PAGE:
A Tale of God's Amazing Provision

Dear Friends,

I am currently in Mombasa enjoying a time of rest and reflection away from my ministry in Nairobi.  Being here has reminded of a way that God provided about 1 ½ years go.  Some of you know the story, but many do not.  It is a truly astounding tale of God’s ability and willingness to provide for me – and I have felt convicted recently that I need to share it broadly.

When I first moved to Nairobi in October of 2014 I came on a visitor’s visa.  I knew God was telling me to come to Kenya, but when I moved here He had not yet provided a long-term solution to staying in the country.  This took faith that God would provide.  I am a mega-J on the Meyer’s Briggs.  In other words, I like things to be superplanned out.  As I waited on God, He used the work permit situation to stretch my faith far beyond the limits of my comfort zone. Only a couple weeks after moving to Nairobi the children/youth that God had given me moved into my new home.  I had kids!  The thought of having to leave them produced fear – and led me to pray…a lot.

The visitor’s visa expired after three months, but I was able to renew it for another three months.  However, I was told by an immigration official that the maximum amount of time I could stay in Kenya as a visitor was six months.  The six-month mark was set to expire on April 30, 2015. God provided a local church pastor who was willing to sponsor my work permit as a missionary.  (In hindsight, this was remarkable in and of itself!  But it is a story for another day).  However, the Department of Immigration was taking a very long time to process the permit.  Every couple of weeks I would go to the Department of Immigration to ask if my permit had been approved.  With each visit I would be told, “not yet” – and that I should come back later.  If memory serves correctly, this went on for months.  As the six-month mark loomed I grew anxious that I would need to leave the country and try to come back in as a visitor to start the process all over again.  A few days before I would need to buy a rush ticket out of the country I went back to the Department of Immigration.  They still had not processed the papers – but I was referred to the “boss” upstairs.  He was able to help, and at the 11thhour they approved my permit.  On April 27, 2015 – three days before I would have to fly out of Kenya or drive across the border - God gave me the papers I needed to be able to stay in the country.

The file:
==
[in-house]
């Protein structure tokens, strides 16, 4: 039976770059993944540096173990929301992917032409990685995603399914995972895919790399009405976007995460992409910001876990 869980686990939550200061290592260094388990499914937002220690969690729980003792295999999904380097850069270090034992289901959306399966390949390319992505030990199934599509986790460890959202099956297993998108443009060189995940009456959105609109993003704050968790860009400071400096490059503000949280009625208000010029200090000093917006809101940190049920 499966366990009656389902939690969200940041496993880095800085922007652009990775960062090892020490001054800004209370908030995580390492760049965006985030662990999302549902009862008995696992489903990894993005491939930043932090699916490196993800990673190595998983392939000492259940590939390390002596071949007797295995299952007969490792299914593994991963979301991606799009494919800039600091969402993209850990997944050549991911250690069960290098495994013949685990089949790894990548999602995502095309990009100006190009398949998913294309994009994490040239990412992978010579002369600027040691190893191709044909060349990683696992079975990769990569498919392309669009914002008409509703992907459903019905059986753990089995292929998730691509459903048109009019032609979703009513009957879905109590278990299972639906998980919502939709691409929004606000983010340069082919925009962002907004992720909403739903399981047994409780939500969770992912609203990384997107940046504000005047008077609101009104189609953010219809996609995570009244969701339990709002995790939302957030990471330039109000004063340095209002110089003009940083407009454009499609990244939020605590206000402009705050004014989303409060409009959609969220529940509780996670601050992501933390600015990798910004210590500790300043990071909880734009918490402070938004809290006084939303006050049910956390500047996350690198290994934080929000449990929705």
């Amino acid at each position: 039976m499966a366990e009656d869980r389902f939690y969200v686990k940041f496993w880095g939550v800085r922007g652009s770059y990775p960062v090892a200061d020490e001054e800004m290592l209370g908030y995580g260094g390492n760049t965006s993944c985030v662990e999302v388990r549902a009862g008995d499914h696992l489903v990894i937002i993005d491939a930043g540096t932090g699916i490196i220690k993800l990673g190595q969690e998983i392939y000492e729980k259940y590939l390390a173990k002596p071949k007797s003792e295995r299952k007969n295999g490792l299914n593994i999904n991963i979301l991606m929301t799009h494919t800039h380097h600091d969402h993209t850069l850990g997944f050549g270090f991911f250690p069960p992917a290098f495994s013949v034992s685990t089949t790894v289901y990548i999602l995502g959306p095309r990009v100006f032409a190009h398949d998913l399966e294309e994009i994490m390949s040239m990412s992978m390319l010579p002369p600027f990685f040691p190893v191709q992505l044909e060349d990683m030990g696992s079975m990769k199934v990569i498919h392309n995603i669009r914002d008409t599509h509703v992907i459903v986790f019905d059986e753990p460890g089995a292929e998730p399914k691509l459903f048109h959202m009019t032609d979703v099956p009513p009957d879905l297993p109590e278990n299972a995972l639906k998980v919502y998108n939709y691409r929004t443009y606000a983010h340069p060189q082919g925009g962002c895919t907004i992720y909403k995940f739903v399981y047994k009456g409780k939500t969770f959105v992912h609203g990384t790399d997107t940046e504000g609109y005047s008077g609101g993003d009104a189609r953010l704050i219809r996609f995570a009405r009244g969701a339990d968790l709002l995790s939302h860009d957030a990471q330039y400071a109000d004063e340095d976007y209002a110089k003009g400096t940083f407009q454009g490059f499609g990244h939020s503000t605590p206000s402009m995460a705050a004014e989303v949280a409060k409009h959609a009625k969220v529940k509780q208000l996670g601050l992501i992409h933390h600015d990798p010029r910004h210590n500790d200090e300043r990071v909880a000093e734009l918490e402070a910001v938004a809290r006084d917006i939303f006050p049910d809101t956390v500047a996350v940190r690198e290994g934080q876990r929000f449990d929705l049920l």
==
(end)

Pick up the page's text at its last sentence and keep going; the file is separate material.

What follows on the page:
Three years passed.  God blessed my ministry.  He multiplied my sons many times over.  And then it came time to try to get a work-permit renewal.

However, at that time – perhaps due to political tensions surrounding the recent election – other immigrants were facing challenges in getting their work permits renewed.  A dear friend of mine (also a missionary) had waited for eight months (she left Kenya and went to America for a substantial portion of the waiting period).  Another American friend was denied a renewed permit altogether. 

And again – I felt anxious.  The thought of having to leave my kids bothered me greatly.  I was on my face before God, asking Him to provide. This became a matter of regular prayer – and I asked others to join me in the request.

The pastor who sponsored my work permit told me I should submit the renewal papers in late January - three months from the date the first permit was set to expire.  I got all of the required documents in order well before the three-month deadline. Then I waited.  I decided to go on vacation to Mombasa for a portion of January, 2018 and to submit the papers upon return to Nairobi.

It was in Mombasa – while I was on vacation – that God provided in a way that still blows my mind.  I continued to pray while at the beach.  I’m sorry to say, but I fretted.  I wish I could report that I had absolute faith and trust.  But I confess that I did not.  However, anxiety prompted me to pray all the more.  And God heard my prayers!